**Update (9:36 p.m., 2/7/2013): Reports have the agreement between Felix Hernandez and the Seattle Mariners as a five-year extension (beginning in 2015) worth $135.5 million dollars ($27.1 million dollars annually will make him the highest annually paid pitcher in baseball history)**
For the sake of the article lets assume that Jack Zduriencik, general manager of the Seattle Mariners, is a smart man.
While I personally do not understand what he is doing with this franchise, lets all assume that the reported seven-year, $175 million dollar deal they have with Felix Hernandez was necessary for them as a team and that it will be good for them in the long run. What it also means, is that the Detroit Tigers, Tampa Bay Rays, San Francisco Giants, and Los Angeles Dodgers just might have to dig a little deeper than they were hoping (I’ll call it the Joe Maurer/Yadier Molina effect).
The value placed on Felix Hernandez ($25 million dollars/year) is significant because you’re essentially saying that a 26-year old, Cy Young Award winning pitcher, whose 98 wins since 2005 have accounted for 17% of the total the Mariners have won over that same period is worth 31% of your (estimated) payroll going forward. For me, as an obvious outsider, it doesn’t add up. Especially when you consider deals of recent ilk (Zito, Johan Santana, Kevin Brown, etc.) don’t equate into championship baseball because of them.
Now, you have a fresh group coming out starting in 2014 with Justin Verlander and Tim Lincecum, followed by Clayton Kershaw (2015) and David Price (2016). Verlander, the 2011 MVP and Cy Young Award winner, will almost certainly eclipse what Hernandez is making annually because he has also led the Detroit Tigers to two World Series in six years. What will that do to a Tiger payroll that has Prince Fielder, Victor Martinez, and the newly signed Torii Hunter on the books? My guess is they will trade Martinez, which may come back to haunt them because their run production was down from 2011 and their lineup (as evidenced in two trips to the World Series) isn’t built to withstand solid pitching.
Lincecum is an interesting case because you have a two-time Cy Young winner and two-time World Series champion who will also be looking to cash in on his free agent stock. While his value took a dive this past season (10-15, 5.18 ERA) he was able to redeem himself during this season’s postseason run (2.55 ERA, 20 K’s, 17.2 IP). San Francisco, whose stable of pitching includes Matt Cain (who recently signed an extension himself), Bumgarner, and Voglesong will no doubt want to re-sign Lincecum, but if he’s paying attention to what his contemporary up north just received he may price himself out of San Francisco’s range.
Of course it’s never too early to talk about the David Price sweepstakes in 2016. We all know the Rays history with player contracts, and I don’t see them being able to keep Price once his arbitration clock hits zero. Just 26-years old, I’m almost certain he remembers the Rays handling of his situation when he was first coming up in 2008. That being to squeeze extra time out of him (a practice more common than uncommon) and with no ties other than it being the franchise that drafted him I don’t see them being able to find the money to keep him in St. Petersburg beyond 2015. With Price looking to possibly receive a salary beyond the C.C. Sabathia range (Sabathia currently sits at $25 million per season) he’ll without question be relocating to a bigger market. Which is unfortunate, because the Rays have such a fantastic front-office and a farm system loaded with enough talent to form something special in that area.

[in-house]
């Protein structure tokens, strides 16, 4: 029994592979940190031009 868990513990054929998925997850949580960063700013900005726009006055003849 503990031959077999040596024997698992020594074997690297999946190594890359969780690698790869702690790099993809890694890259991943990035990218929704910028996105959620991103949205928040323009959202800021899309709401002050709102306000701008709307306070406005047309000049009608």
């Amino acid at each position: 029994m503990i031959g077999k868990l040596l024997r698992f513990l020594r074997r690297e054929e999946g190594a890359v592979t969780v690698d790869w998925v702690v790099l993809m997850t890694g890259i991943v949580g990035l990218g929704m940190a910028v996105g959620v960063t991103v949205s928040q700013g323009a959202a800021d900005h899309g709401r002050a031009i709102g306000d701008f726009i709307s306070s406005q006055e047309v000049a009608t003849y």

Kershaw very well could stay in Los Angeles, but with him being (in my opinion) the best of the entire group it certainly won’t come easy; even for the recently spending happy Dodgers. At just 24, he will be a free agent in 2015 (age 27 season) and could become the first pitcher to earn $28 million dollars or more per season. Left handers with his ability, at his age, and with that much upside are almost impossible to find. With that, he could be the one to also switch coasts as the Dodgers (barring they don’t clear salary space or decide they’re just going to outspend at whatever cost) could be looking at a scenario where the pitching face of their future might not be theirs. What plays in their favor is that Josh Beckett ($15.75 million) will be off their books, Andre Ethier or Carl Crawford may not be there (freeing up anywhere from $18-25 million) because of trade value, and a new television deal that is reported at $7 billion dollars might make it a little easier for them to keep Kershaw over the Red Sox, Yankees, or Cubs. What also works in their favor is the deal that Frank McCourt signed Matt Kemp to on his way out ($21.5 million per season looks like a steal the way the new group has come in and done things), which saves them an additional five to six million on a contract that could have been much more expensive.
Bottom line: there will be movement with at least three of these pitchers because of this contract given to Hernandez. Can I fault the Mariners decision to give that contract to him? No. I understand their thinking based on the fan base wanting to lock up the premier pitcher/face in their organization. But what I will be able to fault them for (in the not-too-distant future) will be the movement of some of baseball’s finest young arms to places fans might not want to see.
And yes, that even includes Felix Hernandez himself once he’s tired of all the losing.